Looking back to when I was starting out in the photography world, I remember searching everywhere for different techniques that would help my shots look as professional as possible. Over the years I’ve gathered a few tips that I have found helpful, and share them here with hopes that they can make your shots better as well.
1. Removing Unwanted Persons/Tourists From Your Photos.
This trick has helped me immensely when photographing popular tourist spots, or crowded areas. There are a few ways to go about this and some are easier than others. First, you can remove the people in camera, while taking your shot. The only catch is, it requires doing a long exposure. At a shutter speed of around 8 seconds or more, moving objects like people won’t appear in the final image. If you’re taking the shot during the daytime you will need a Neutral Density (ND) filter to do this. Without the ND, your shot will be extremely overexposed. If you don’t have access to an ND, try and take the shot in the early morning, or late evening when there’s likely to be fewer people, and you can get away with extending your shutter speed without totally blowing out your shot. The other two techniques involve using Photoshop. After taking the photo as you would normally, people and all, upload the file into Photoshop. Here, you can use a combination of clone stamping, and content aware fill to mask out unwanted subjects. To clone stamp, select the tool, then mouse over your image. Here, you’ll see a circle. To begin clone stamping, press and hold Alt/Option (for mac) and a crosshair should appear. Now click and release Alt/Option. This will clone the area underneath the crosshair and you should now be able to stamp out unwanted persons. You can adjust opacity and flow as you would a regular brush as well. To content aware fill, simply select subjects using the lasso or pen tool then, Right click > Fill > Content-aware > OK. This works well if the background is simple, but becomes messier when things are complicated. Use a combination of the two for best results. Beware, this method is time-consuming and sometimes tedious, but in the end, you can end up with a really nice looking image.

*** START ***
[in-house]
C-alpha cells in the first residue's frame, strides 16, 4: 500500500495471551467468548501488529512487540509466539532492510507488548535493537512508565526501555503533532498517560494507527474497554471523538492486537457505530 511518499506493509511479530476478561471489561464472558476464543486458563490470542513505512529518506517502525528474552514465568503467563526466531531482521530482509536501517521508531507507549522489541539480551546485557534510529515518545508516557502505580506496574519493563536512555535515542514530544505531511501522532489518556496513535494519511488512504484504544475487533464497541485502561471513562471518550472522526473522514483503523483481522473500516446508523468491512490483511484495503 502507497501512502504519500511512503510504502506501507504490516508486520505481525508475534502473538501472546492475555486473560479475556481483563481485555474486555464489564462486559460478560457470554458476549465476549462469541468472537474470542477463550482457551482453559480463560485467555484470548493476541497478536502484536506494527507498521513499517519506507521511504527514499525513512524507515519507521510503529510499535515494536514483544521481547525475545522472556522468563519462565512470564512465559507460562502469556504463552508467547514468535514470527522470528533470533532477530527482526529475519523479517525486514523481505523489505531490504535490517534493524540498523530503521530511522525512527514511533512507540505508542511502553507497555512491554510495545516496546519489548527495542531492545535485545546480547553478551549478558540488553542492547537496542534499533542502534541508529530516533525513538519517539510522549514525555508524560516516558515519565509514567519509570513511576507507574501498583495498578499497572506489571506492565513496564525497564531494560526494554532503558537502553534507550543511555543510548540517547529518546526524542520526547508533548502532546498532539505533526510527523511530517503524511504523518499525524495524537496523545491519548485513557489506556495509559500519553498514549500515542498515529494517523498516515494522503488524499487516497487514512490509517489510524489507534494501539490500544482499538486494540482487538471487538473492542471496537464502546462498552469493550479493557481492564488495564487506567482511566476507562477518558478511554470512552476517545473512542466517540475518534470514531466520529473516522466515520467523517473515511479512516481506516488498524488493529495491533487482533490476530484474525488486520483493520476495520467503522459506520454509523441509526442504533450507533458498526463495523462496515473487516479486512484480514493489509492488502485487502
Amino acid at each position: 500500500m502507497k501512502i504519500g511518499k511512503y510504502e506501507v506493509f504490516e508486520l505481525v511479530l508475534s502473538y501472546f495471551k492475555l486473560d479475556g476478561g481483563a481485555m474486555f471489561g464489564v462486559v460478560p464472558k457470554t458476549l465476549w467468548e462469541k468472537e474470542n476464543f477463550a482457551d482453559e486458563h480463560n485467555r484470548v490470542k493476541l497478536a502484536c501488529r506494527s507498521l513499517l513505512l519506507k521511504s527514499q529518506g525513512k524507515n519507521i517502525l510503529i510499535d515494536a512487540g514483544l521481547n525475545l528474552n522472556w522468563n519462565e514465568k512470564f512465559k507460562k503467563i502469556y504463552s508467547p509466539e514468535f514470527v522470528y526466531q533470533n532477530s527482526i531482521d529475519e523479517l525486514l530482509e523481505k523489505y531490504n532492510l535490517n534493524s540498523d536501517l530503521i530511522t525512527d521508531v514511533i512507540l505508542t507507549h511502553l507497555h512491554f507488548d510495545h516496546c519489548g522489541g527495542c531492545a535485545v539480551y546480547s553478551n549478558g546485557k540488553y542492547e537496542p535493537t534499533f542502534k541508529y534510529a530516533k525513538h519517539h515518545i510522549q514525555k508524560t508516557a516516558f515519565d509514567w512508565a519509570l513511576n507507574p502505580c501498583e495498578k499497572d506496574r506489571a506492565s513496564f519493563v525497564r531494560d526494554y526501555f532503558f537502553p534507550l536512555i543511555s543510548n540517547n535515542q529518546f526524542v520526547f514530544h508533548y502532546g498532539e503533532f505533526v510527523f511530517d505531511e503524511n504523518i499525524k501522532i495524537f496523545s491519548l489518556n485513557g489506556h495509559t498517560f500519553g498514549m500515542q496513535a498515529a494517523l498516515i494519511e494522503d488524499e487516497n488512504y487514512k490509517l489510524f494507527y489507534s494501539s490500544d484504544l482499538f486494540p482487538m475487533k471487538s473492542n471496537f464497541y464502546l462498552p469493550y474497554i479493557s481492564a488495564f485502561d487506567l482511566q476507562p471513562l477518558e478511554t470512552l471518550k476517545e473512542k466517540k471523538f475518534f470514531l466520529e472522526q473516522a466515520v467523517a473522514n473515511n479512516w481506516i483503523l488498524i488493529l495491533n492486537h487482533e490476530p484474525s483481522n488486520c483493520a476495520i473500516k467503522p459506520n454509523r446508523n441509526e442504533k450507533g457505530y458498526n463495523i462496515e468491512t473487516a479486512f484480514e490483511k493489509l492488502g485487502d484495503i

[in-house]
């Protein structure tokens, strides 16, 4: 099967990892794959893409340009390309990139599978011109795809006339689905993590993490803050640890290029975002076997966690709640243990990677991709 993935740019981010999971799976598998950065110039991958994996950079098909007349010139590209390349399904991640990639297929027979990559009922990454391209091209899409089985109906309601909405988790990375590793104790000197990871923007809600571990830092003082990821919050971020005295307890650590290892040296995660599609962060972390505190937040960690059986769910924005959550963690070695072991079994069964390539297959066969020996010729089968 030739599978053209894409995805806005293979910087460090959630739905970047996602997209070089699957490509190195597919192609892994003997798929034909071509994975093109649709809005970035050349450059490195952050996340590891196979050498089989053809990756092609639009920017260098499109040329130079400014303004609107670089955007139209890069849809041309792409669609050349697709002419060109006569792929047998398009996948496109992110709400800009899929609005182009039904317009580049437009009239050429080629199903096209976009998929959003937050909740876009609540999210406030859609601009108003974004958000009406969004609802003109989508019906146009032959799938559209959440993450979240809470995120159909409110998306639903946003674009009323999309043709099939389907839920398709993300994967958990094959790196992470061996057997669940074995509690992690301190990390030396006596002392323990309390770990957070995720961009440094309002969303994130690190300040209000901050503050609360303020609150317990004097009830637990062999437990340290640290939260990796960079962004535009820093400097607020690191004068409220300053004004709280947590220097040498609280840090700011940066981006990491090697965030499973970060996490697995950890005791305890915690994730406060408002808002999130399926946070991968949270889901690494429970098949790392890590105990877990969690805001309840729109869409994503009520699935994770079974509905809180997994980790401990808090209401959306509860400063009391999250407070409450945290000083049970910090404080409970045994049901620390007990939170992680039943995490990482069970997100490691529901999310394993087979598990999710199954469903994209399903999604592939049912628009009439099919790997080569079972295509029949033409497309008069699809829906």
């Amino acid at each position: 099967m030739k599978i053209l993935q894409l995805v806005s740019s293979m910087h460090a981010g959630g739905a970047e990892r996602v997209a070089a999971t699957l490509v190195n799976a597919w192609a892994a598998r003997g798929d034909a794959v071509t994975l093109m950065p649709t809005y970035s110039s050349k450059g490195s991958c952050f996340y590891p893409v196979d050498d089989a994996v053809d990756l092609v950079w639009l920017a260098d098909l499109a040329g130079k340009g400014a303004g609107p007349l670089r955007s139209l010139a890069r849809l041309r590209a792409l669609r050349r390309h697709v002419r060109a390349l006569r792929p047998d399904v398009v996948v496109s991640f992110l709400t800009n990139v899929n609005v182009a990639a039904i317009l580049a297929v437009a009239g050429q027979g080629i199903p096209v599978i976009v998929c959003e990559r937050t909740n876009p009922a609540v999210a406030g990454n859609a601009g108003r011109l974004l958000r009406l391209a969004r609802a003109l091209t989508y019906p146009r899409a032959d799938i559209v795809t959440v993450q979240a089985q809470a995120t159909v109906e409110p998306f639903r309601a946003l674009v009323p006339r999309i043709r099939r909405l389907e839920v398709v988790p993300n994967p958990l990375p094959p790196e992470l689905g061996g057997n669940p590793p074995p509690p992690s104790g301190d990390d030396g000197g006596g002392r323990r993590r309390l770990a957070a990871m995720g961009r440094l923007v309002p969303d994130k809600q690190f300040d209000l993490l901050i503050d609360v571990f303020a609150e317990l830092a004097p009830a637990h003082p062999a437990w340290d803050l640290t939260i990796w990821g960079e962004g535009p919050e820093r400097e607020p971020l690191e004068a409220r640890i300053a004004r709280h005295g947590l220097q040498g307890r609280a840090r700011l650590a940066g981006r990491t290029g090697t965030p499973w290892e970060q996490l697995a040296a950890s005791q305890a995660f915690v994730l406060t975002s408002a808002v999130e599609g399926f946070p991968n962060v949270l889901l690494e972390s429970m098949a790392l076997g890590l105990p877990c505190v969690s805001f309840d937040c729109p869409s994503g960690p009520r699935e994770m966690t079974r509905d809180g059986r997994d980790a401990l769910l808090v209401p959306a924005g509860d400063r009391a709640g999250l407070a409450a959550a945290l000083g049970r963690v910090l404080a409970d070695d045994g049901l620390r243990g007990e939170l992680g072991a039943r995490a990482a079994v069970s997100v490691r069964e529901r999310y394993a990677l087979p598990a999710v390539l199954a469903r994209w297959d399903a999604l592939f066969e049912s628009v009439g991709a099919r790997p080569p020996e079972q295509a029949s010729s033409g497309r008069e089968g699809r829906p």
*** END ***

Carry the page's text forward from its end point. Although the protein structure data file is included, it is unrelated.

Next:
2. Using Your Camera Strap as a Stabilizer.
This was something I started doing when photographing reflections in lakes and ponds and didn’t have access to a tripod. I found it hard to get a good angle that allowed the reflections of mountains, trees, etc. to come through clearly so this was my solution. It’s somewhat crude, but effective nonetheless. Simply grab the center of your strap (make sure its securely on the camera first) and with your other hand hold the body as you would normally. Then, extend your camera holding hand until the strap is taught. Now, you can hold your camera out over the water or another area where you yourself can’t be and take photos without lots of shake in the image. If you have an extendable LCD screen this makes it even easier.
3. Coffee Cup Sleeve Lens Hood.
This one is not mine to take credit for. I found Peter Mckinnion’s video, “8 Camera Hacks in 90 Seconds”, and this was one trick he recommended. If you’re in a pinch and need a lens hood, the brown removable sleeves on coffee cups you get from places like Starbucks, are a great stand-in. This is something I’ve used more than once while shooting in a city and haven’t had a lens hood handy. The other upside is that you get a coffee to enjoy as well!
4. Starbursts (Not the candy).
This is another technique I use to make my photos look more professional. This is done in camera and is a really easy effect to achieve. Simply change your shooting mode to manual or aperture priority and set your aperture around 14-16. With most lenses, this will make light sources such as the sun, street lights/lamps, light bulbs, ect., become a multi-pointed star-like object (its a little hard to explain see below photo to understand what I mean). This is a fun way to spice up your photos, but like everything use it in moderation as too much of the same thing can become boring.
5. Printer Paper Reflector.
This is something I utilize when I’m shooting portraits outdoors, usually in a somewhat harsh light. If I don’t have a regular reflector handy I’m always sure to stuff a piece of printer paper in my back pocket. I then pose my subject and have either a helper or myself hold the paper in a spot that fills in shadows on the face and casts a more even light on the subject. Real reflectors are a lot easier to work with, but if you’re on a tight budget, haven’t gotten around to getting one, or simply forgot yours the printer paper trick is a life saver.